Study shows strong link between COVID-19 and worsening mental health

covid depression
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The past two years have caused widespread disruption, anxiety, loss and grief worldwide—but a new University of Otago, Christchurch, study has identified a concerning link between ongoing COVID‑19 disruption and worsening mental health for those most at risk.

The international study, involving hundreds of New Zealanders, has sparked a call for more public health awareness of the effects of COVID‑19 on mood, and for the issue to be taken more seriously.

A researcher from the New Zealand arm of the international study, Professor Richard Porter, Head of the Department of Psychological Medicine, says that amongst study participants previously diagnosed with a , nearly 40% self-reported moderate to severe during Aotearoa New Zealand's first lockdown period in 2020.

"Although we expected to see disruption from changes in circadian rhythm negatively affecting mood in these participants, we were surprised how severe their self-reported symptoms were.

"Our results show there is a definitive link between COVID-related disruption to circadian rhythms and worsening mental health in those with existing mood disorders, namely depression and bipolar disorder," Professor Porter says.

The questionnaire study, published in the Canadian Journal of Psychiatry, was conducted from April to June 2020, incorporating much of Aotearoa New Zealand's first Level 4 lockdown. It was conducted by researchers from six different countries—New Zealand, Australia, Scotland, Canada, the U.S. and Holland. More than half (521) of the total 997 participants were from New Zealand. Fifty percent of the total cohort had been formally diagnosed with ; 50 percent with depression.

Professor Porter says while only 12% of participants self-reported minimal depressive feelings from COVID‑19 disruption to their circadian rhythms, 20% reported having mild depression; 27% moderate depression; 21% moderate-to-severe depression and 18% .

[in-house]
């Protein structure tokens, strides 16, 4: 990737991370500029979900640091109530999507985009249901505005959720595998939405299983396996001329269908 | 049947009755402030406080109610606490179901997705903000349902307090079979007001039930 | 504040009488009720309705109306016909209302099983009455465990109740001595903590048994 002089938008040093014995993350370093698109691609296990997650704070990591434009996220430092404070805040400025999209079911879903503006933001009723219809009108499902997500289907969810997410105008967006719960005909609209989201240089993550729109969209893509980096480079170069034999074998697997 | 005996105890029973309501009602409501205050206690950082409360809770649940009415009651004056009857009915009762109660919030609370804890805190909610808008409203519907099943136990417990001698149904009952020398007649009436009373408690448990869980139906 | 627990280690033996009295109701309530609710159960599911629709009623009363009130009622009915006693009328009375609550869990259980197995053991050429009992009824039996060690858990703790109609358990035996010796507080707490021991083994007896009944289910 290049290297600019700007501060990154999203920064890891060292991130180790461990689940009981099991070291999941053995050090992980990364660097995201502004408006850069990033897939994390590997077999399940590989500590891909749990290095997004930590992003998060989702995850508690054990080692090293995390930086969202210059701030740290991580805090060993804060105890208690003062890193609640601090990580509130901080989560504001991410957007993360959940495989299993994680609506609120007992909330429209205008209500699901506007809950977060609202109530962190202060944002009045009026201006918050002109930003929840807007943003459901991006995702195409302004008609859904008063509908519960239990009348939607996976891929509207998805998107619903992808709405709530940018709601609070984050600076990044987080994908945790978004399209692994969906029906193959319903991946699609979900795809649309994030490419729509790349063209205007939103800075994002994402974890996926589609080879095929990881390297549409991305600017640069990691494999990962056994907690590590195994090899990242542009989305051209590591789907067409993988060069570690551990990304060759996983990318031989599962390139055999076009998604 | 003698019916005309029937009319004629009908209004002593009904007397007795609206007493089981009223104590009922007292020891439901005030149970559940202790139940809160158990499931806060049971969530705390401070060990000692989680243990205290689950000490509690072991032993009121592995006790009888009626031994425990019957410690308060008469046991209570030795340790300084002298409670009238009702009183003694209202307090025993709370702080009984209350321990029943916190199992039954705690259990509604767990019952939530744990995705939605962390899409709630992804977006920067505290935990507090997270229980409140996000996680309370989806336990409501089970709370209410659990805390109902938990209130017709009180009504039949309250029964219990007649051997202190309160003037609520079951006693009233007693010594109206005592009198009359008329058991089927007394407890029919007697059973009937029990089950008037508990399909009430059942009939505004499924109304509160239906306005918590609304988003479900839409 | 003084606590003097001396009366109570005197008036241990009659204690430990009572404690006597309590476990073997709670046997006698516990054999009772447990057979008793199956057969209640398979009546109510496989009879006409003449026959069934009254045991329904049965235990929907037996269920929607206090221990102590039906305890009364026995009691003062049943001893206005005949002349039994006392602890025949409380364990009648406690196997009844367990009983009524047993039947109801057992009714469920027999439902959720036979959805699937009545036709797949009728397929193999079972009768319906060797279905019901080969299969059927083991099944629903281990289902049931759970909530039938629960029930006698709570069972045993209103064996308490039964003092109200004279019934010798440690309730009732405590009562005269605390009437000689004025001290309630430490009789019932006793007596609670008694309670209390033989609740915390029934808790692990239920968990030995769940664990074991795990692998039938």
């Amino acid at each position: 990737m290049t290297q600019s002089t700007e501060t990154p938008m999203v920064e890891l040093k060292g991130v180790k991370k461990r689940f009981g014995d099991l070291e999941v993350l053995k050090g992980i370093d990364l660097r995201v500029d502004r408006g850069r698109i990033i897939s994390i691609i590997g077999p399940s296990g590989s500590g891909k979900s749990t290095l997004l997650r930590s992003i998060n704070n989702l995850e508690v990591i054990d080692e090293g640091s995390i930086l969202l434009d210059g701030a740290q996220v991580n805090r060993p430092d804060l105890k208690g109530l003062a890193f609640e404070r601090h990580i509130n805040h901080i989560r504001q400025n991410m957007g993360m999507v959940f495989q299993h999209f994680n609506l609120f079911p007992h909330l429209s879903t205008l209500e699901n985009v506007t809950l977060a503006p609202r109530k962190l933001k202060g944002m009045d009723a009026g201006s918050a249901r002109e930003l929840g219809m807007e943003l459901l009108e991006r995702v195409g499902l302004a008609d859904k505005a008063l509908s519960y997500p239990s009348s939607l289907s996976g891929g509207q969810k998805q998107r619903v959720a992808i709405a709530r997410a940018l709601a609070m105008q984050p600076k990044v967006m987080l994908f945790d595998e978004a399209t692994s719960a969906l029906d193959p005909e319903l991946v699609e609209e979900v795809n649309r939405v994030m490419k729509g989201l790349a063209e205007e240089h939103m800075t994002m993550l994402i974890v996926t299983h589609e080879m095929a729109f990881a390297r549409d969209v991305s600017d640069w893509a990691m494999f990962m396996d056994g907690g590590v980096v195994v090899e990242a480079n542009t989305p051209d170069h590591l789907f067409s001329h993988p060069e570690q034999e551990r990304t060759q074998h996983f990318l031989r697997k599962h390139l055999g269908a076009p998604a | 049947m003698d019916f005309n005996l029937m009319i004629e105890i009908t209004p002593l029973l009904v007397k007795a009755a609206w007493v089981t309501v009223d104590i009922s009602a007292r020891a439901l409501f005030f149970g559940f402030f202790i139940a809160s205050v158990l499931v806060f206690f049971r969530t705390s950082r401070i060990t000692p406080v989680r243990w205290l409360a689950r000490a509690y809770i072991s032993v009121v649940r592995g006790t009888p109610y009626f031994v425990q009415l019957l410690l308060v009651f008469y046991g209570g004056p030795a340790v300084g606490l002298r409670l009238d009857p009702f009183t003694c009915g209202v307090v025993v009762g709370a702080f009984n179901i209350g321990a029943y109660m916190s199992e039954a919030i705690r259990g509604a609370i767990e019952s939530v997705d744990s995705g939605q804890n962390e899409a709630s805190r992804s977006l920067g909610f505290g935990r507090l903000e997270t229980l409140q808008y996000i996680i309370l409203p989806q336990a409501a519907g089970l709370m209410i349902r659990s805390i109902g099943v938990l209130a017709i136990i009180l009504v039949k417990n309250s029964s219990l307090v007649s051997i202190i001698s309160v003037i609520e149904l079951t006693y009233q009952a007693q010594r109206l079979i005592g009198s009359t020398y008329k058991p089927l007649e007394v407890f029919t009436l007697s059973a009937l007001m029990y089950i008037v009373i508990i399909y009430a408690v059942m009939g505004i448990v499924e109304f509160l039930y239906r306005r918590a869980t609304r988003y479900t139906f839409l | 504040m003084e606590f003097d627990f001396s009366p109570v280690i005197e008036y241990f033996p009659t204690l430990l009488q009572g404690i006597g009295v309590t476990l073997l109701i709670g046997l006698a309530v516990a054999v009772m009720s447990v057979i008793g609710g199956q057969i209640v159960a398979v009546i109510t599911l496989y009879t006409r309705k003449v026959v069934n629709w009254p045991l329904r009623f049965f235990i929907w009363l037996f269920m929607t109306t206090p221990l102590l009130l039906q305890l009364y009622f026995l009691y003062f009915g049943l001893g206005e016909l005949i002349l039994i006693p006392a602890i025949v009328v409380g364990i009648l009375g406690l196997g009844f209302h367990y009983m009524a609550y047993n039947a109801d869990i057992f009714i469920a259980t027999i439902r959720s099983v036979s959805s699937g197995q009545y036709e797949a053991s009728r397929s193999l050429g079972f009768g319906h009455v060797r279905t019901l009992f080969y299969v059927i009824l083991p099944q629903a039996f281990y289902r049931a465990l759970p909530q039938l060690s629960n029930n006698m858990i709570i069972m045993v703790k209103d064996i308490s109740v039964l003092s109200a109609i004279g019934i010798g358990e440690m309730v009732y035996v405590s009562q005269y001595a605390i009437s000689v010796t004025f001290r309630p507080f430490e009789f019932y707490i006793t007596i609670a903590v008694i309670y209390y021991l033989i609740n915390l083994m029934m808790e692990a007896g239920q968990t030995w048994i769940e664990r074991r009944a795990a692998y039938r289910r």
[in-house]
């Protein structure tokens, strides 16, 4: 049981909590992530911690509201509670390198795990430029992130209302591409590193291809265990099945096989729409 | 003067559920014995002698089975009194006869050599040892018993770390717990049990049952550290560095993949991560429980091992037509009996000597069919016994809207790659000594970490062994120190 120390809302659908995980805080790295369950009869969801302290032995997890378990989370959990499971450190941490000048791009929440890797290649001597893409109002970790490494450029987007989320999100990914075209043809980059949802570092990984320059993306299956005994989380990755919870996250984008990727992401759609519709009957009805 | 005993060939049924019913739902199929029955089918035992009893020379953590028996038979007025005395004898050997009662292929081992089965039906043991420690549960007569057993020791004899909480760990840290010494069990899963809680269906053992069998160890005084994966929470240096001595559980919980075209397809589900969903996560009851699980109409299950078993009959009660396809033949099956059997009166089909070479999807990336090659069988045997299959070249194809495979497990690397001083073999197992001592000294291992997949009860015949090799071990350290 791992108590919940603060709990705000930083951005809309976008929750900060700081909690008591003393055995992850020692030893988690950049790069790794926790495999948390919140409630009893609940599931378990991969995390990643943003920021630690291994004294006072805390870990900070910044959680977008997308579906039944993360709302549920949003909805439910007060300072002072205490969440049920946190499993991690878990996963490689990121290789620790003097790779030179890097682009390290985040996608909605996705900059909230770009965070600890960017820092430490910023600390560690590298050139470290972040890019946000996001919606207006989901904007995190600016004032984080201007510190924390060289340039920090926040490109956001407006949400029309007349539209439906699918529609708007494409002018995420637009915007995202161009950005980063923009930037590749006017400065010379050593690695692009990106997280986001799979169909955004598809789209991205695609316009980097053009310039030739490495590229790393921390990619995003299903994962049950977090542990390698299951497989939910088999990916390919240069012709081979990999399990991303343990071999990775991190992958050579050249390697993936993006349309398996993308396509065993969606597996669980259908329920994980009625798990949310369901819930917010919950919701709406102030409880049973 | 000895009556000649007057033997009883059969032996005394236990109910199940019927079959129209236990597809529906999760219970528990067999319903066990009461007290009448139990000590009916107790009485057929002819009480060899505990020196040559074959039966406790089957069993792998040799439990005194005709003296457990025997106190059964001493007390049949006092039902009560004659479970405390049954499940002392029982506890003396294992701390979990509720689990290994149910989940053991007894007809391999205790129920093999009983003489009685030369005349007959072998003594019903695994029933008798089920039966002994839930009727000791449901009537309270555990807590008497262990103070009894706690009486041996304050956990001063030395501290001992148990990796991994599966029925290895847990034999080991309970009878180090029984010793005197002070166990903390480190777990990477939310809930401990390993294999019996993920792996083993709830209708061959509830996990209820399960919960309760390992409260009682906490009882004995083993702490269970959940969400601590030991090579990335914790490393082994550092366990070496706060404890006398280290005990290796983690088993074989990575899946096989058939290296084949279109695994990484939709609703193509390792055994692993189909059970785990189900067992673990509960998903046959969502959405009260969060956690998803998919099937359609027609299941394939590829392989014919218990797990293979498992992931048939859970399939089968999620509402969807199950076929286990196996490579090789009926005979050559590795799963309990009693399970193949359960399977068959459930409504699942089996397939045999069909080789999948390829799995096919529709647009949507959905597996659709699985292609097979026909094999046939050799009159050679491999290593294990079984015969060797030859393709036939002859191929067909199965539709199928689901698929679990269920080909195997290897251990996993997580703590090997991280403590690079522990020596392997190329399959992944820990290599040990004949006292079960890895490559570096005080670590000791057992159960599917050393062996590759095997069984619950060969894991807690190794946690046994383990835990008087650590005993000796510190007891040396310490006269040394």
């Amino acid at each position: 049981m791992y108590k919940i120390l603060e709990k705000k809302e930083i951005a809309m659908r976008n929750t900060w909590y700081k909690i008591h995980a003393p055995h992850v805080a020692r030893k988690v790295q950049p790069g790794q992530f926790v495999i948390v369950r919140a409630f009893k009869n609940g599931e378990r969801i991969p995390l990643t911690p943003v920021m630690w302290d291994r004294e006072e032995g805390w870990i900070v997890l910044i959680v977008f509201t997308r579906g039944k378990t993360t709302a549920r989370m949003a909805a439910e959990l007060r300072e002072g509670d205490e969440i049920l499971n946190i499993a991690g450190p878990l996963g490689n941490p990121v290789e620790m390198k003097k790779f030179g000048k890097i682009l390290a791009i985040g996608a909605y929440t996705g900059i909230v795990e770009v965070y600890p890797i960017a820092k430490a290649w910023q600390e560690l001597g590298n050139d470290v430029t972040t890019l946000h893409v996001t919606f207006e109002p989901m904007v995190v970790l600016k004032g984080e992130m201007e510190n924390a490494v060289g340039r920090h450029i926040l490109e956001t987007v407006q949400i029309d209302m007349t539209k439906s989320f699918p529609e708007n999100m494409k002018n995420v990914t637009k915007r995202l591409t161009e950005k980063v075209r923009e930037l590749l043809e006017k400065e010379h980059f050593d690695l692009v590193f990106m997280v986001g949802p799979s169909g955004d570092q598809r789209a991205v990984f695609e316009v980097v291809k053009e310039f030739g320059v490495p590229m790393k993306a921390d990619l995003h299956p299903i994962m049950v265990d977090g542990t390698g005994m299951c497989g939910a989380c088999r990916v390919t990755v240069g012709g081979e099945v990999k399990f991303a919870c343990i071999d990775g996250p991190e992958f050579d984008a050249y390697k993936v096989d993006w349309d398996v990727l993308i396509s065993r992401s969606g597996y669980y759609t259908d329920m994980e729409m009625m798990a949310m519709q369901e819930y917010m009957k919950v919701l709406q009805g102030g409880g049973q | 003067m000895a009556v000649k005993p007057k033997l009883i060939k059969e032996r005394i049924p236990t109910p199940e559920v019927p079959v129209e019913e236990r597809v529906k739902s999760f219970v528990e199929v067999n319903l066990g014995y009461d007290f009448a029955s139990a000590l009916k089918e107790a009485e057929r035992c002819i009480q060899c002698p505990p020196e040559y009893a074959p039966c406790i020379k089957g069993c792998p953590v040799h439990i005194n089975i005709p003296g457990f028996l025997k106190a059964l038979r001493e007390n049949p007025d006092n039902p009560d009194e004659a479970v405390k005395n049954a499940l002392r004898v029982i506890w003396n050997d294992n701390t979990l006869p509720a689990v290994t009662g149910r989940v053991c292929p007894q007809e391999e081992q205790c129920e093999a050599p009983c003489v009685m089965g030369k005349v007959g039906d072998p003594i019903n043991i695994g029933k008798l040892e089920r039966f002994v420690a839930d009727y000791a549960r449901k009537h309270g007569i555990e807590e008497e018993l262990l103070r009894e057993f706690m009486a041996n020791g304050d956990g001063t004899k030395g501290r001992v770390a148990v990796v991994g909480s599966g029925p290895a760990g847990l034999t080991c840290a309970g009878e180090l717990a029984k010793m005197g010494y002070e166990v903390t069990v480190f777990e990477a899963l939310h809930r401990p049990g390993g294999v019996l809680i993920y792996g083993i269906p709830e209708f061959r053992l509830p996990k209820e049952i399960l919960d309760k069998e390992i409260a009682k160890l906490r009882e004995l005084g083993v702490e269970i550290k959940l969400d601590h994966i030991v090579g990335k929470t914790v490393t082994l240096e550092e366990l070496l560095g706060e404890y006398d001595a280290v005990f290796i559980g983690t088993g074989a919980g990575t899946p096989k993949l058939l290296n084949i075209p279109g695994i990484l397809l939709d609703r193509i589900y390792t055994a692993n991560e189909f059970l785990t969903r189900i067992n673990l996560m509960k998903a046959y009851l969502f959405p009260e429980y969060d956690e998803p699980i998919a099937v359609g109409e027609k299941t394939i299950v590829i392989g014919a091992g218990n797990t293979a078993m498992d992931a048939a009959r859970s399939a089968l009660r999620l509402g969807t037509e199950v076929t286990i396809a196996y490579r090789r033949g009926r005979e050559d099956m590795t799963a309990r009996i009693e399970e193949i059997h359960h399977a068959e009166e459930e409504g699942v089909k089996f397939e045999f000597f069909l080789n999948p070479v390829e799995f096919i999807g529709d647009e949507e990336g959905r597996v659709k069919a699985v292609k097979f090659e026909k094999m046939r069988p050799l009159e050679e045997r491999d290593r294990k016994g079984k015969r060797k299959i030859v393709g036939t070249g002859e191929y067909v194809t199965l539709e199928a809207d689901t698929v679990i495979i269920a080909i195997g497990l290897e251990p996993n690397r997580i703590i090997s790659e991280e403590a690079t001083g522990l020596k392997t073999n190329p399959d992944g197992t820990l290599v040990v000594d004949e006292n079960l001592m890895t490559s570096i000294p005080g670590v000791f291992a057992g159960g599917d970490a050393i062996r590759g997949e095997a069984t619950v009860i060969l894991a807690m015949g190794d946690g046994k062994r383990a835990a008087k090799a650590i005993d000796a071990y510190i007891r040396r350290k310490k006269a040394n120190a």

"The fact that nearly 40% of these already vulnerable people reported their symptoms as moderate to severe raises concern.

"These results show it's important we recognize the vulnerability of those with mood disorders when faced with disruptive situations such as COVID‑19, earthquakes or other major upheavals in their lives and consider doing more to help them maintain their mood and mental health. With experts now predicting COVID‑19 could be with us for the next five years, including the potential prospect of future lockdowns, more emphasis is needed from a public health standpoint to help people with mood disorders better regulate their circadian rhythms and maintain good mental health."

Professor Porter says participants reported the worst causes of COVID‑19 disruption as an inability to go to work, forced isolation at home, not being able to socialize as normal, and struggling to maintain their usual eating and sleeping patterns. These factors negatively affected mental health determinants such as their general , outlook on life, positivity and irritability levels.

He says practical responses, such as giving those most at risk the tips, tools and strategies to allow them to better support their circadian rhythms and should be a priority for professionals delivering their care.

Professor Porter's research team is currently involved in several examining practical methods to improve and treat .

Psychotherapy is being used to help regulate social and —with participants recording meal times, social interactions, sleep and waking times, to better scaffold and regularize their activities and support circadian patterns.

The use of light therapy is also being trialed, as well as the use of blue-blocking glasses before sleep to help suppress melatonin secretion.

More information: Piyumi Kahawage et al, Social Rhythm Disruption is Associated with Greater Depressive Symptoms in People with Mood Disorders: Findings from a Multinational Online Survey During COVID-19, The Canadian Journal of Psychiatry (2022). DOI: 10.1177/07067437221097905

Journal information: Canadian Journal of Psychiatry
Citation: Study shows strong link between COVID-19 and worsening mental health (2022, June 8) retrieved 18 May 2024 from
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